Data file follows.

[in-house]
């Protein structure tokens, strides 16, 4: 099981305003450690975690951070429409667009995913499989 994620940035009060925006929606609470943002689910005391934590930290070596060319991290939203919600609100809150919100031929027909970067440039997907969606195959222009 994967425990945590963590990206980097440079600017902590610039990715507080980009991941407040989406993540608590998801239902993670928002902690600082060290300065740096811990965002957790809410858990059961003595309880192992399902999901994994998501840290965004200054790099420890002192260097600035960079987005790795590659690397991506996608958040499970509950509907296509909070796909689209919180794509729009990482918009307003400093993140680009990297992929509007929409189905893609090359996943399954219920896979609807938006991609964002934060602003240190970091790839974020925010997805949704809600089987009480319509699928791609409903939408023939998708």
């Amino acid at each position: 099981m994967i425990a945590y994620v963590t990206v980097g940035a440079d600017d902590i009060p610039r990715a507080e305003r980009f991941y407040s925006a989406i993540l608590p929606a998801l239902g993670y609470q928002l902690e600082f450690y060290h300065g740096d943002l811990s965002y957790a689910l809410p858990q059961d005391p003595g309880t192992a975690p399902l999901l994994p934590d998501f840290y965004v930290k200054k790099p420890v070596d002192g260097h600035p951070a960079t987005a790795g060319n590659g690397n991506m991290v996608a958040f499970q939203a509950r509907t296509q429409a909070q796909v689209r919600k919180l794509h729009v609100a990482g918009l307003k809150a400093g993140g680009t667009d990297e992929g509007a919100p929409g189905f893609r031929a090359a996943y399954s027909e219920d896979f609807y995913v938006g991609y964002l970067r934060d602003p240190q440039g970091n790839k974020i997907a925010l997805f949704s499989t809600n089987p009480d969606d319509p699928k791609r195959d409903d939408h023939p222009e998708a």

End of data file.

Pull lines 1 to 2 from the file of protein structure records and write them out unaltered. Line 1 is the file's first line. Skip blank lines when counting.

[in-house]
């Protein structure tokens, strides 16, 4: 099981305003450690975690951070429409667009995913499989 994620940035009060925006929606609470943002689910005391934590930290070596060319991290939203919600609100809150919100031929027909970067440039997907969606195959222009 994967425990945590963590990206980097440079600017902590610039990715507080980009991941407040989406993540608590998801239902993670928002902690600082060290300065740096811990965002957790809410858990059961003595309880192992399902999901994994998501840290965004200054790099420890002192260097600035960079987005790795590659690397991506996608958040499970509950509907296509909070796909689209919180794509729009990482918009307003400093993140680009990297992929509007929409189905893609090359996943399954219920896979609807938006991609964002934060602003240190970091790839974020925010997805949704809600089987009480319509699928791609409903939408023939998708």